I had a delightful dinner with a Canadian (Tory) politician this evening. Before we got around to talking about gun-control and “the situation in Freedonia,” the conversation fell upon data. “It probably sounds like the boring-est thing in the world,” I explained, “but it’s not: it is the most exciting, and arguably the most important in your lifetime.”
As I said this, his look changed from one of polite indifference (and mild pity), to genuine curiosity. Now, I had to explain myself. What I blurted out what this:
The world is becoming data-ized as digital information and numerical measurement is being applied to all aspects of what people do, particularly things that couldn’t be measured before because it was impractical or impossible. (Think: using wireless and GPS in cars to base insurance premiums on where and when people actually drive, as has been possible since 2007.)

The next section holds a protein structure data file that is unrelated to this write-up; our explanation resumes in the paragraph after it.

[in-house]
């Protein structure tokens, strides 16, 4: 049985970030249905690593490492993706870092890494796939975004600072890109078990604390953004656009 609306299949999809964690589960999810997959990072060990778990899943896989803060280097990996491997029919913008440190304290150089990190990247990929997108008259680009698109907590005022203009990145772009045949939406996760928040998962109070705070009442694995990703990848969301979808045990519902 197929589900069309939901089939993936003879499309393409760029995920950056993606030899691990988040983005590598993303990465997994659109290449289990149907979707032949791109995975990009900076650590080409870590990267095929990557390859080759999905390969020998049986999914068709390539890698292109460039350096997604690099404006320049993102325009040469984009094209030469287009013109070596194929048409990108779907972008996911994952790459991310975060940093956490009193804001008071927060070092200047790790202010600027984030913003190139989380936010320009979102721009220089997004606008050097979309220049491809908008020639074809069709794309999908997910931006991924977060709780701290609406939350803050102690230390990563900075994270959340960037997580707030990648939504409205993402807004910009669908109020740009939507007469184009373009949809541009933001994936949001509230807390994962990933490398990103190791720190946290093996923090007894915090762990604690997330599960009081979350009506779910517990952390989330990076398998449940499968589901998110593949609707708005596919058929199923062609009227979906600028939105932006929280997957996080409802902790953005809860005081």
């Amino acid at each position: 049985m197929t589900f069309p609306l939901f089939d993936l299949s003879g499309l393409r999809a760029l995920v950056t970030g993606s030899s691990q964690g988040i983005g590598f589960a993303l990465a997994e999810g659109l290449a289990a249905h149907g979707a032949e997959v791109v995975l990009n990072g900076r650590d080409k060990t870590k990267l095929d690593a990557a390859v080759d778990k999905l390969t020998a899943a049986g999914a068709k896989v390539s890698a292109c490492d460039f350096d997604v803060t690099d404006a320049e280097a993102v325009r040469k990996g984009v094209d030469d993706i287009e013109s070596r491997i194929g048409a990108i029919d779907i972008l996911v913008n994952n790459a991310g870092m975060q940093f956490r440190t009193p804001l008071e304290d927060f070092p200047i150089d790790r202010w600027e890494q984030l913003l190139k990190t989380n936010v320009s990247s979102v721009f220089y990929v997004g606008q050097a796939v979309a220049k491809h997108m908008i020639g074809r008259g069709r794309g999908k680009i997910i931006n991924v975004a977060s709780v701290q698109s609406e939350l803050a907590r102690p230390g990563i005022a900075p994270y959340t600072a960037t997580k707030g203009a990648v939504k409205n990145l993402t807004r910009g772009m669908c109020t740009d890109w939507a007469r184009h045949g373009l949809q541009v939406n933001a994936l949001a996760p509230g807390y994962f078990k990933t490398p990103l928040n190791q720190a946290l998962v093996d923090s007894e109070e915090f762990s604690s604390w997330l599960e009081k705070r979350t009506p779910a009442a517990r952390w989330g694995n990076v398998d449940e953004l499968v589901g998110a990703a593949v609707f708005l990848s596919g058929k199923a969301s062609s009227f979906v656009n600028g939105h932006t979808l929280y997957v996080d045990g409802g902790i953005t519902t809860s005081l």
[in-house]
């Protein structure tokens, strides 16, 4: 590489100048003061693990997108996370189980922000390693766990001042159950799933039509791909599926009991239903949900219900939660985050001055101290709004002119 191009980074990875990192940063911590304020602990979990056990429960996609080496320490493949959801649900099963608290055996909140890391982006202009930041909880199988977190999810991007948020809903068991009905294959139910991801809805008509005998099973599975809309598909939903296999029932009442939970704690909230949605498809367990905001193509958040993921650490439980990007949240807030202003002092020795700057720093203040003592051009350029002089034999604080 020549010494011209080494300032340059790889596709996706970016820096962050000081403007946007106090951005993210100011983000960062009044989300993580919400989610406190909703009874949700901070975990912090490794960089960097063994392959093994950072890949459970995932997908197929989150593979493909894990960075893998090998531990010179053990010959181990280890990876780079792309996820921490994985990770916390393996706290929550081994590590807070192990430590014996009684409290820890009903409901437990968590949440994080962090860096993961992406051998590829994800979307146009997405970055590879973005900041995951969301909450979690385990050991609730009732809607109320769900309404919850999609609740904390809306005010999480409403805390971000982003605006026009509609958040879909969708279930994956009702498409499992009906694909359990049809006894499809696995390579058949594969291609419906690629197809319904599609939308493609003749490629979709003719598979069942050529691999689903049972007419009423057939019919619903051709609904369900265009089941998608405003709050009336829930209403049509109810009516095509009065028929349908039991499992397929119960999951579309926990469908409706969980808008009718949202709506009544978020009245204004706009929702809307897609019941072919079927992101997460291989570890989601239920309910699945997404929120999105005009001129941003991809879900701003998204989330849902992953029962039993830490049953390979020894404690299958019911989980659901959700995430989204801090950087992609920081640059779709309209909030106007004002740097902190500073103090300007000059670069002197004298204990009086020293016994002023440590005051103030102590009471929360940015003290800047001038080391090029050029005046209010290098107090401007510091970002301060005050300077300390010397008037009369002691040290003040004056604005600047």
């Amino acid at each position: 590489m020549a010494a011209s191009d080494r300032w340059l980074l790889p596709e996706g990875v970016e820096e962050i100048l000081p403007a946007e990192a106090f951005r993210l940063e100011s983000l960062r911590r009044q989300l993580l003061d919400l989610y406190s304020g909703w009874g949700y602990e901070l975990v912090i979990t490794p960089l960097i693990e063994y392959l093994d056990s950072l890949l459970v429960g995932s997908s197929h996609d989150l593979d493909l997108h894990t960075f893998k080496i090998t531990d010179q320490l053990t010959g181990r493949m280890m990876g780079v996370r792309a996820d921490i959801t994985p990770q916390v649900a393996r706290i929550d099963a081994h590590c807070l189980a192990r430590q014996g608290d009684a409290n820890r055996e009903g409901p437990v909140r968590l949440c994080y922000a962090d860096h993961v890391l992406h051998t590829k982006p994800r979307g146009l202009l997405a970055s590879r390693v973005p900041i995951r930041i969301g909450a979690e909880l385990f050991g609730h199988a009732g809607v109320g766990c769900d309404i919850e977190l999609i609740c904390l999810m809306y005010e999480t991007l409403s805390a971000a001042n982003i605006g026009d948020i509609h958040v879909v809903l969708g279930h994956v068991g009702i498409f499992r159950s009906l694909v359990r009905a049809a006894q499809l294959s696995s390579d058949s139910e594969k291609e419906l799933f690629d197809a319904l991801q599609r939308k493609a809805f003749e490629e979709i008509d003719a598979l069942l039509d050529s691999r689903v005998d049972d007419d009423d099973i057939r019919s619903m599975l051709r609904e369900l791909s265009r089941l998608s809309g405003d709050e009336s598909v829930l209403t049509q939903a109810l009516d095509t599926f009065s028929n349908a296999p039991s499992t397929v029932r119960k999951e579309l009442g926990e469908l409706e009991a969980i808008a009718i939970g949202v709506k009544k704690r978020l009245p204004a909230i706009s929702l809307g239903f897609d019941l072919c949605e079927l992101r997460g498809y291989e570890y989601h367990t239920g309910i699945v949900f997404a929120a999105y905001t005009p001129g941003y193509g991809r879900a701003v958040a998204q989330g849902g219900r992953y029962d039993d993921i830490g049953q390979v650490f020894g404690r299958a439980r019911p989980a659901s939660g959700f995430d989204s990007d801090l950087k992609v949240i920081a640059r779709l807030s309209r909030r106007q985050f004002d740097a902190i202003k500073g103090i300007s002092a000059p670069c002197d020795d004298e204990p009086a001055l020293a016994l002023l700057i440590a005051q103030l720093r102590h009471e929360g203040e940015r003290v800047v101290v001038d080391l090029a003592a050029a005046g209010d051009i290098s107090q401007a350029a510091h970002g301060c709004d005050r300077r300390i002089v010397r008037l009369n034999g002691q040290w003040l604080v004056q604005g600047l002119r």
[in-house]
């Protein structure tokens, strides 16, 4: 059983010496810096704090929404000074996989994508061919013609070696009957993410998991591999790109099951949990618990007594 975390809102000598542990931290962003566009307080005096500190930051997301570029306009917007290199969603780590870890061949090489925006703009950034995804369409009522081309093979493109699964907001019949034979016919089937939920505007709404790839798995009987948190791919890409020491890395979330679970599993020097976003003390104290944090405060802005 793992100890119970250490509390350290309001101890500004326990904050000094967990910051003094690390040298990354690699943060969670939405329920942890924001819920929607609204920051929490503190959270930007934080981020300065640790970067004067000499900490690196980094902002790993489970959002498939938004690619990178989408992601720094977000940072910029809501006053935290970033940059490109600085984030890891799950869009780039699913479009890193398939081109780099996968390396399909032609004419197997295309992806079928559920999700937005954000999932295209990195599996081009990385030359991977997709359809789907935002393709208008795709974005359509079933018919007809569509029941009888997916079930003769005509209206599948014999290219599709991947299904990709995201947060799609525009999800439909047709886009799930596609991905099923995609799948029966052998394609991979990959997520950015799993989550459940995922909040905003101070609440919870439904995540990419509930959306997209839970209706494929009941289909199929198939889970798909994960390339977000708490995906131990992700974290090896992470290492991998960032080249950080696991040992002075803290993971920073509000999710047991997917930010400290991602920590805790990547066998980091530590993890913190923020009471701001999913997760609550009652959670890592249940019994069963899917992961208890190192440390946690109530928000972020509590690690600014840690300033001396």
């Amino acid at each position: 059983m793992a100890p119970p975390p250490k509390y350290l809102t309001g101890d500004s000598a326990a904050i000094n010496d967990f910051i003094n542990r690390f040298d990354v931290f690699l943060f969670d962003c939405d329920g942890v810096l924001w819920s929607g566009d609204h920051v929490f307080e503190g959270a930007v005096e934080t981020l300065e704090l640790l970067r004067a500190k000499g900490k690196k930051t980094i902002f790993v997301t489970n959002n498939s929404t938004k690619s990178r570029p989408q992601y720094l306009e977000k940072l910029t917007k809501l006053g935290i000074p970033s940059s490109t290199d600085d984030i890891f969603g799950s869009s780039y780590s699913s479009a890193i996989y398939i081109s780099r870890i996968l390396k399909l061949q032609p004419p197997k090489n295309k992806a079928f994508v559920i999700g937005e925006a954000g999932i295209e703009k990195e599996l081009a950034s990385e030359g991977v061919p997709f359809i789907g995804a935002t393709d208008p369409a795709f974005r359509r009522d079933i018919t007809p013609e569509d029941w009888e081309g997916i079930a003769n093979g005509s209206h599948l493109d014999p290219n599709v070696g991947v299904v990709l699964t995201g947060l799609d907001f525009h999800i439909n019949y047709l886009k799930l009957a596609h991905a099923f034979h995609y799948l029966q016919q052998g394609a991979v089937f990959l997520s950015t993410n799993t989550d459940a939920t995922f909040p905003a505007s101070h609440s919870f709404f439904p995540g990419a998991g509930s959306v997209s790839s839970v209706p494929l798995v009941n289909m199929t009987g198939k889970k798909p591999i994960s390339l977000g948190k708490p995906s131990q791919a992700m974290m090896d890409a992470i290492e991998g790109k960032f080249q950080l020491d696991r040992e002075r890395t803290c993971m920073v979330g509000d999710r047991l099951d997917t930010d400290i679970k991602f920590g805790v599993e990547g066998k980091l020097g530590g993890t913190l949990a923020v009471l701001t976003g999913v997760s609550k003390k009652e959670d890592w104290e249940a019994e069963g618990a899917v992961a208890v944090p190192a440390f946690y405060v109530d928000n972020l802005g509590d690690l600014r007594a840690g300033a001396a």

The impact will be as profound as the scientific method in the 18th century — which quickly moved past the sciences and left its mark on all areas of human endeavor. For instance, what is “quantitative decision making” in management, if not the scientific method applied to business…. Likewise, the BigData revolution is plowing through the sciences, and also jumped into mainstream areas, such as business and government.
My dinner companion got it.
It is not easy to describe what is happening and why it matters. But parallels with the past, albeit imperfect, are usually very useful. Hence, trotting out the scientific method to explain the here and now.